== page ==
Psychological Complications of Chronic Illness
Being a teen is stressful even for physically healthy teens. Chronic illness at this
age can complicate development. The illness, treatment, and hospital stays all magnify
concerns about how a teen looks. They also interfere with becoming independent, and
can disrupt relationships with parents and friends. Developmental issues affect a
teen's ability to take responsibility for managing their illness and learning what
is needed for correct treatment.
Developmental complications of chronic illness
Teens who are faced with a brief or long-term illness are more likely to have more
concerns and fears when their illness or healthcare needs conflict with these normal
Body image issues. Teens are normally focused on the physical changes happening in their bodies. Chronic
illness makes these concerns worse with fears or distortions about their bodies. An
example of this are fears that a surgical scar will interfere with physical attractiveness
or the ability to wear certain clothes. To help body image concerns:
Encourage teens to share their concerns about their body and how it may be affected
by their illness or treatment.
Inform teens about possible physical effects of medicines and treatment. Talk about
ways to reduce or cope with the effects.
Independence. Chronic illness often interferes with a teen's comfort in becoming less dependent
on parents. Parents of chronically ill teens may resist the child's efforts to be
independent. To help address the conflict between normal development of independence,
while still addressing healthcare needs of the chronic illness:
Involve teens in health-related discussions. For example, discuss current concerns
about their illness and treatment choices.
Teach teens self-care skills related to their illness.
Urge teens to monitor and manage their own treatment needs as much as possible.
Encourage the development of coping skills to address problems or concerns that might
arise related to their illness.
Relationships with peers. Chronic illness and treatment often interfere with time spent with peers or in the
school setting. This is the teen's main social environment. Self-esteem issues related
to acceptance of one's self and concerns about acceptance by others are intensified
by chronic illness and related treatment needs. To address these concerns:
Encourage spending time with friends as much as possible.
Discuss concerns about what to share with friends.
Help teens find ways to respond if teased by peers.
Urge and help friends be supportive.
Noncompliance with medical treatment and teens
As teens with chronic illness learn more about their illness and are encouraged to
take responsibility for its management, it's common for them to make their own decisions
about management. Teens may try decreasing their medicine or not taking it without
discussing this with their parents or healthcare provider. While this behavior may
be developmentally normal, it may create the need for more healthcare. Angry or self-conscious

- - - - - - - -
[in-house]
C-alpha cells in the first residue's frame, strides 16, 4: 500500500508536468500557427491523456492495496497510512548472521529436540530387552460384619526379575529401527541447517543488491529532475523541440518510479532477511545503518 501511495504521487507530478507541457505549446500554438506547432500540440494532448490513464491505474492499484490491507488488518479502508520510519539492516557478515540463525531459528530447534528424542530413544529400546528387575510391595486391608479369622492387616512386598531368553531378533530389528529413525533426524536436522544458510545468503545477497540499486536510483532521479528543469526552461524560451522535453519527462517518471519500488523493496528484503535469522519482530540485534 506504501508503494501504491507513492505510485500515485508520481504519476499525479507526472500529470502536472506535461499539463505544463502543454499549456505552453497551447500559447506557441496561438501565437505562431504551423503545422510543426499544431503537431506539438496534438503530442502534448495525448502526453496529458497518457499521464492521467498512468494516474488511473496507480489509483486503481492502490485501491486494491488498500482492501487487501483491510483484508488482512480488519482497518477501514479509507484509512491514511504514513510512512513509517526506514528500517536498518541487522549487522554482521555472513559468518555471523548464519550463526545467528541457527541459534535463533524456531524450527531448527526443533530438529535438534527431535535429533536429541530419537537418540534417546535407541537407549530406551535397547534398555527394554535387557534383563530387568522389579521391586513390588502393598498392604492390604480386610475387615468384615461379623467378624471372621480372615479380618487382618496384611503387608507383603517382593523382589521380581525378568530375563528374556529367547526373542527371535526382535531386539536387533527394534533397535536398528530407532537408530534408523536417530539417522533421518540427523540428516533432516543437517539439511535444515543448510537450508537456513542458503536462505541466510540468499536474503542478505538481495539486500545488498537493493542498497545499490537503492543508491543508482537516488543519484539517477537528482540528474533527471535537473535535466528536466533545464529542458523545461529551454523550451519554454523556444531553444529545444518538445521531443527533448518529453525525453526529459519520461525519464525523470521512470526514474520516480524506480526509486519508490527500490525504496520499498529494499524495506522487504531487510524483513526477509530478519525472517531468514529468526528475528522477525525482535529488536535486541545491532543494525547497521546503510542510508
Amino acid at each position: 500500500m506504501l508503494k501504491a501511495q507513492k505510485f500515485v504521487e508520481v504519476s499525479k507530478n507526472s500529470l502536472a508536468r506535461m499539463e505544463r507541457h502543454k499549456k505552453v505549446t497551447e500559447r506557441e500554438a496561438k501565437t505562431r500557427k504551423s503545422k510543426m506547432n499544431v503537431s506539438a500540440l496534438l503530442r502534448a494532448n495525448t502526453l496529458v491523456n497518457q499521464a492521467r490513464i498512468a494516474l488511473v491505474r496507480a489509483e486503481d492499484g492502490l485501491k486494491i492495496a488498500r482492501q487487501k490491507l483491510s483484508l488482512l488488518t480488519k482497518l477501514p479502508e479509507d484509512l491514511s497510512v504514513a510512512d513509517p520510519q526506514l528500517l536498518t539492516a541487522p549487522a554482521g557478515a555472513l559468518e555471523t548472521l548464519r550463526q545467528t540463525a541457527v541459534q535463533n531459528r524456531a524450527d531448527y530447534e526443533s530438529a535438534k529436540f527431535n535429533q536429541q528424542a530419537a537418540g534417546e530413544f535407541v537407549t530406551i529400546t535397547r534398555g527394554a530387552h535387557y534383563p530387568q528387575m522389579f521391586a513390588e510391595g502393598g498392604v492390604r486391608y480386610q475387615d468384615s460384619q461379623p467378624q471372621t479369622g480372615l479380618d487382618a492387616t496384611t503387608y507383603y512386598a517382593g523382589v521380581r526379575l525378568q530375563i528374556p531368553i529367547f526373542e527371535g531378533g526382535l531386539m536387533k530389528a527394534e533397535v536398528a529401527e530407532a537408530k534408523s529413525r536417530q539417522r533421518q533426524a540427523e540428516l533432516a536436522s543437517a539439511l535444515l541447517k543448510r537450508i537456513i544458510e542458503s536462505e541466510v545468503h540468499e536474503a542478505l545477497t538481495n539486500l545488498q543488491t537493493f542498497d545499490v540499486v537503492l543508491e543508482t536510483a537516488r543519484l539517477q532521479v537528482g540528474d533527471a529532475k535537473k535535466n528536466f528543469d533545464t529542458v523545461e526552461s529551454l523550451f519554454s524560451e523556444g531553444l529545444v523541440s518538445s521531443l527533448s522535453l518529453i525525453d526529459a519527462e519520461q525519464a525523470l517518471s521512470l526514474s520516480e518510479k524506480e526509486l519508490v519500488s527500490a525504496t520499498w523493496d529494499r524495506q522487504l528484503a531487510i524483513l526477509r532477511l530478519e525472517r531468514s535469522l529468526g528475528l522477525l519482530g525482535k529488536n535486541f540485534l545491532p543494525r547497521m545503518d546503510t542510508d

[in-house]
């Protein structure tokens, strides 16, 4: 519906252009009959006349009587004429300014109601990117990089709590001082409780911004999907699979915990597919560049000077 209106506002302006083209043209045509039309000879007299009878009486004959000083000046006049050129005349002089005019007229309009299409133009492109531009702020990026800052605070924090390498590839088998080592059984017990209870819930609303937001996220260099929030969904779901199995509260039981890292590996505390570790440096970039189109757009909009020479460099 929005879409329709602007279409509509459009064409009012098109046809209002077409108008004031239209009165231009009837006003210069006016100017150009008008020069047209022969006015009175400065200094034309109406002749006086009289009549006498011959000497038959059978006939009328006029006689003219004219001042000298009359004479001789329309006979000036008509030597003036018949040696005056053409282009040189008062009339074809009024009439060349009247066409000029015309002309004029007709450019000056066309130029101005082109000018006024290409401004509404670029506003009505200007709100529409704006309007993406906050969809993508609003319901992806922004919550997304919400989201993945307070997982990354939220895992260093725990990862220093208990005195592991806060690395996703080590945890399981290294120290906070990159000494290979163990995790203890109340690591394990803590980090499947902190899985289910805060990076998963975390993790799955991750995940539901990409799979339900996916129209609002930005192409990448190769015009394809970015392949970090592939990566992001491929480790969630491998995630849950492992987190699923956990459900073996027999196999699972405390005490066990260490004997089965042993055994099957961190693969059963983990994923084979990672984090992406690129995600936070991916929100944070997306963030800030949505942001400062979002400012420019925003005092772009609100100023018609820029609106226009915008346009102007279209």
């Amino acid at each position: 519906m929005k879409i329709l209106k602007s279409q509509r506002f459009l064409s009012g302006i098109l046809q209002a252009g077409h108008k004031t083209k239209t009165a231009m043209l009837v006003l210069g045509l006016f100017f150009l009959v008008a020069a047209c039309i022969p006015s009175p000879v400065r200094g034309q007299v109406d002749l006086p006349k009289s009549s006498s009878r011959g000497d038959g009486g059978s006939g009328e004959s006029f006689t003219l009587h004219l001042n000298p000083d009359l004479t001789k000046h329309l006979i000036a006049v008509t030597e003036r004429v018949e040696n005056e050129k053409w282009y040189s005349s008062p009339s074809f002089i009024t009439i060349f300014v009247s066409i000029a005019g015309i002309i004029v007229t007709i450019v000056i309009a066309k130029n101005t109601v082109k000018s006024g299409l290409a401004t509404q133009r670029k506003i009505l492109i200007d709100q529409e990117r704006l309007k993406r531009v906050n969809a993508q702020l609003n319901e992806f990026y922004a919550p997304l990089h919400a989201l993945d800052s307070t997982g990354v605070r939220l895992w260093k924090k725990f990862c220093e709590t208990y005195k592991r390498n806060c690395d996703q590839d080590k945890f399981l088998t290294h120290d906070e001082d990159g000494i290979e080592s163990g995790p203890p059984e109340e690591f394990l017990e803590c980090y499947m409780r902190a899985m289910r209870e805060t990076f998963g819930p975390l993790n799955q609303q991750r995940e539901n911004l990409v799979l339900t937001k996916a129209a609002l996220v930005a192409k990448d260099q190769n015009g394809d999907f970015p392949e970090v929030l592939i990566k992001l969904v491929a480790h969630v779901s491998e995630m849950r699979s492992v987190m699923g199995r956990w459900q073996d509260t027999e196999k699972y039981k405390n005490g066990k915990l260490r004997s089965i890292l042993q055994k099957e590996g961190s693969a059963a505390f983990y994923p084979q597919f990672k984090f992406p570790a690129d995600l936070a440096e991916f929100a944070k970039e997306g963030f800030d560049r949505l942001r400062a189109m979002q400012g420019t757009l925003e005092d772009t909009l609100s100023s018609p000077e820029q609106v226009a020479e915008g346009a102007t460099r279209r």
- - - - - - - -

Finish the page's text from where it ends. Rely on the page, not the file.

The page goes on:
feelings related to having a chronic illness, or poor judgment in how to cope with
their feelings about their illness, might also affect following the recommended treatment
or management techniques. For example, teens with diabetes are more likely to use
poor judgment in making food choices when they are with their friends. It's important
for parents and healthcare providers working with teens to help the them develop emotionally
healthy ways of living with and managing their chronic illness. To help teens deal
with the complications chronic illness:
Encourage teens to share their ideas and concerns with healthcare professionals.
When a teen's chronic illness reaches an unstable state because they have not been
following treatment recommendations, encourage discussion of what happened rather
than scold this behavior.
Teach and urge the use of problem-solving skills related to their illness. Ask questions,
such as: "What do you think you would you do if ... ?"or "What do you think would
happen if ... ?" Encourage teens to ask you the same kinds of questions.
Seek mental health services when:
Transplant-related issues and teens
The need for an organ transplant is hard to understand, accept, and cope with for
anyone. The emotional and psychological stress impacts all family members.
For teens who are developing the ability to think in new ways and explore new thoughts,
the idea of facing transplantation triggers thoughts, concerns, and questions about
their bodies, their relationships, and their lives.
Important factors in helping teens cope well with a transplant experience include
Be honest with your teen about his or her illness and his or her healthcare needs.
Include your teen in discussions and decision-making related to the need for a transplant,
the benefits, and the risks involved. This is very important to helping him or her
cope with the process and life after transplant.
Supportive communication is vital. Encourage your teen to ask questions and express
his or her fears and feelings about how this affects his or her life.
Concerns about death and the possibility of dying are hard to talk about. However,
it's important to address with teens in any life-threatening situation.
Encourage humor, as it helps to reduce stress.
Urge friends to visit your teen in the hospital, when possible.
Get help from mental health providers to address fears, feelings, and behaviors that
are hard to deal with for your teen or for other family members.